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COVID-19 and Social Isolation

woman_alone_socialisolatio_20200401-170454_1 Woman sitting alone socially isolated

In response to the COVID-19 pandemic, the new norm has been social distancing and, more recently encouraged, complete social isolation. As we well know, older adults are already a population that is vulnerable to social isolation. Prior to the virus, 60% of older adults over 75 years of age experience loneliness and social isolation. It can be expected that many of our older adults are experiencing significant increases in depression, declining physical health and wellbeing, and possibly an increase in dementia.

Here are some ways in which we can help our isolated older adults feel connected given the limitations on in-person socialization.

  1. Local Village Networks

Villages are local neighborhoods offering educational, emotional, social support and much more for older adults living at home. Non-profit village networks are an excellent resource for our older adults living at home.

To find your local village, the website https://www.wavevillages.org/index.php/about-us/our-villages can help.

  1. Technology

Facetime, Zoom conferencing, Audiobooks etc. are just a few ways for families to socialize with loved ones. Hoopla is an application that requires a library card number to gain access to a large database of audiobooks, e-books, and even movies. During this time, it is especially important for families to be taking part in Facetime/Skype/or Zoom to socialize with their loved one at home. For fitness, many applications are free and some are offering free exercise classes and mediation classes virtually. For older adults having trouble with technology, GrandPad is an easier device to navigate. Digital Library Cards can be obtained online at https://mcpl.link/DigitalCard, and can be exchanged at any MCPL branch for a full-service library card once branches reopen.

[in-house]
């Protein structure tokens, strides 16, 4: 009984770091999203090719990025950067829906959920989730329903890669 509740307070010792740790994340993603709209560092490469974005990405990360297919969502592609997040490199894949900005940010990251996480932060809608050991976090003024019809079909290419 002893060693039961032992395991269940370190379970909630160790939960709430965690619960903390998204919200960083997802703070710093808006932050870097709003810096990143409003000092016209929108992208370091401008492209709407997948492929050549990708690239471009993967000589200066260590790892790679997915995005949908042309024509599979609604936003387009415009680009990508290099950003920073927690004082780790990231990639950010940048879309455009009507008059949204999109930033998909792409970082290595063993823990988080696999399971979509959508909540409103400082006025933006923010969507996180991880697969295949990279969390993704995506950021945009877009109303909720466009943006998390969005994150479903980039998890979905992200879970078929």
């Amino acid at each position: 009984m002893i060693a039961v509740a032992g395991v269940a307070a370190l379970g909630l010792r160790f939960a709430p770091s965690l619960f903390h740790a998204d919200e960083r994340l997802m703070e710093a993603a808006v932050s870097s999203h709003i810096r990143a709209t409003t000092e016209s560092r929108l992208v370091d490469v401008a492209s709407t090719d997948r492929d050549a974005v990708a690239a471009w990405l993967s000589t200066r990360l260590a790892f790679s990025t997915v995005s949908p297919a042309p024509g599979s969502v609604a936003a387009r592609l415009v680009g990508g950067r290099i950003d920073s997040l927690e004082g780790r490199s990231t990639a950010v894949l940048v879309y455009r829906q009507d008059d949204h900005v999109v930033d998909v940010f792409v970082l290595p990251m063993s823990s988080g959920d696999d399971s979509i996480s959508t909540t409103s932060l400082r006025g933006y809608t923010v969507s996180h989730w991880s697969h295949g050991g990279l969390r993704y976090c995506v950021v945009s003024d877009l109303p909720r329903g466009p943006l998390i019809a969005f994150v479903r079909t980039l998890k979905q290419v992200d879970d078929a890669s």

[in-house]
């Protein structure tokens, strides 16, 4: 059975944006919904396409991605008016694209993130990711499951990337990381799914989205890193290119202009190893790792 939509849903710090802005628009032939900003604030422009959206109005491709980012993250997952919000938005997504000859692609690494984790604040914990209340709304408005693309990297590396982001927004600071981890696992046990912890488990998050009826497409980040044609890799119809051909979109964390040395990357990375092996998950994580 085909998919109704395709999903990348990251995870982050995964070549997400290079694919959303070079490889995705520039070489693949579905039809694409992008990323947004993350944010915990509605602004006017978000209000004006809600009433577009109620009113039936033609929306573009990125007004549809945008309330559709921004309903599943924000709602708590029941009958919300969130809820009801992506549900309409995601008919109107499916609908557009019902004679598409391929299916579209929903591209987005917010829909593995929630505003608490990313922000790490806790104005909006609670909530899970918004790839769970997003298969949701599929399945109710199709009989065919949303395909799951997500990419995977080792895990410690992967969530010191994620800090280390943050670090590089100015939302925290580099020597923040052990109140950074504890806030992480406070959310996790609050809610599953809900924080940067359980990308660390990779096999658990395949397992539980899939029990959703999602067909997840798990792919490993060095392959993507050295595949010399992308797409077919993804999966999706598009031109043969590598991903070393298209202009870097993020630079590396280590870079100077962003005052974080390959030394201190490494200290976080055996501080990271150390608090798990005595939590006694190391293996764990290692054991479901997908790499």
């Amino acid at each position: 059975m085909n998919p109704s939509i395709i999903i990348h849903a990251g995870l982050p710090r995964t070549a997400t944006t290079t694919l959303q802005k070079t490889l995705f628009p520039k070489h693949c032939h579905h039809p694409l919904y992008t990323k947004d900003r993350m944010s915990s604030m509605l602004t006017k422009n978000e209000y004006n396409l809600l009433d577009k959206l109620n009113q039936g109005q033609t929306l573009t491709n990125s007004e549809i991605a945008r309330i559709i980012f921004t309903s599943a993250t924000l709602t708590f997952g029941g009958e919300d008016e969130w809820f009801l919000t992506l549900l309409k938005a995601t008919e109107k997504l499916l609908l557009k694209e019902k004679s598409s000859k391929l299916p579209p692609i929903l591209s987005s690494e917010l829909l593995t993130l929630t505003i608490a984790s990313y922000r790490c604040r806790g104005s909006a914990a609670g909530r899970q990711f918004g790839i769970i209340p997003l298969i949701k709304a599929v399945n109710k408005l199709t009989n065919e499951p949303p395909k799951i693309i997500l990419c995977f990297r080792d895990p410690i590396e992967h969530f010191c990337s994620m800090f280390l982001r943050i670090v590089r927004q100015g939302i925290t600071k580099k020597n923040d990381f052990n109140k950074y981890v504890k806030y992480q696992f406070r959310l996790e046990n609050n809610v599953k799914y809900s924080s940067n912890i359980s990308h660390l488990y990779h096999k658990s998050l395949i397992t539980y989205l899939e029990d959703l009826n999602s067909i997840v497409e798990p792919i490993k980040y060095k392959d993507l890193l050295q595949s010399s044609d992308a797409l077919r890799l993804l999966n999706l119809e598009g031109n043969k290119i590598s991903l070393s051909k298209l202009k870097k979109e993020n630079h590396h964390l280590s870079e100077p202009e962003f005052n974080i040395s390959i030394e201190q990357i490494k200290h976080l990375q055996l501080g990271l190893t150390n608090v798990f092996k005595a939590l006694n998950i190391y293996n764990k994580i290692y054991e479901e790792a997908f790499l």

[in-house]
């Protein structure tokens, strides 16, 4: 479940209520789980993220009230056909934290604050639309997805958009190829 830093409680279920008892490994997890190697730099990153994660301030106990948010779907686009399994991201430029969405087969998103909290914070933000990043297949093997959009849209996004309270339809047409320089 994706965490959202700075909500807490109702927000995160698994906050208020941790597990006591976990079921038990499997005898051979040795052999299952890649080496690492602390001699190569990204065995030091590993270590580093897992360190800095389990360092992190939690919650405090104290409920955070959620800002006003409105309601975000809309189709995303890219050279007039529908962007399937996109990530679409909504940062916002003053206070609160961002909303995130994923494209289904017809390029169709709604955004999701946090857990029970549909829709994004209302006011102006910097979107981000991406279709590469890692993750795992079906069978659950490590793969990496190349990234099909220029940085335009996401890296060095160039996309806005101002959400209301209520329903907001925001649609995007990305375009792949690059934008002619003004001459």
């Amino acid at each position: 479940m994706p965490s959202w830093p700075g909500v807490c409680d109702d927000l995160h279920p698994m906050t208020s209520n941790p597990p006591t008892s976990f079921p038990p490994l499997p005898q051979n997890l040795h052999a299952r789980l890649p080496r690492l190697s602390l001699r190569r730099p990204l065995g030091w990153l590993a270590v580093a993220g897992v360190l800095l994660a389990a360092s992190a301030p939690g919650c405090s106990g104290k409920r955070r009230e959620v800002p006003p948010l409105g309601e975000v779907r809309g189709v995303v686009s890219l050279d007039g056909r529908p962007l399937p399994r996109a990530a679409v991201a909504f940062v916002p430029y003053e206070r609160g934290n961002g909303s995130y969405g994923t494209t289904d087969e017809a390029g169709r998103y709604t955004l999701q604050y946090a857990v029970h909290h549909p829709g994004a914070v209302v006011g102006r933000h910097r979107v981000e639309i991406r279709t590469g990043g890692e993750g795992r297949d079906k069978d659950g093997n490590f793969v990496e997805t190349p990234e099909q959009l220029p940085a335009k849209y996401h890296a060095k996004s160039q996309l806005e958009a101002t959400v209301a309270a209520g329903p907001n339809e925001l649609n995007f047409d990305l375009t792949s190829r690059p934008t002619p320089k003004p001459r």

1. Therapy

Many Psychologists and Therapist are offering group and virtual therapies for free and are openining their virtual doors to the external community. For example, The Counseling Center of Maryland is offering free video sessions through Zoom.

  1. De-Clutter/Organize

Now is a great time to do some spring cleaning! Take the boxes of photos laying around and put them to use! Include some art work, memorabilia, crafts etc. and make a scrapbook for safekeeping. Share your new scrapbook with friends and family virtually or maybe start a Zoom conference for a Scrapbooking Club! Clean out your closets of clothes that you don’t wear and bag them for charity. Marie Kondo offers a Netflix series  called “Tidying Up” that helps to identify what should stay and what should go. She also has an audiobook that is worth a listen!

During this unprecedented time, it is more important that, not just families, but also neighbors and volunteers, come together to help our older adults living at home. It truly takes a village!

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Washington DC In-Home Companion And Personal Care

Northern Virginia Home Care and Companion Services

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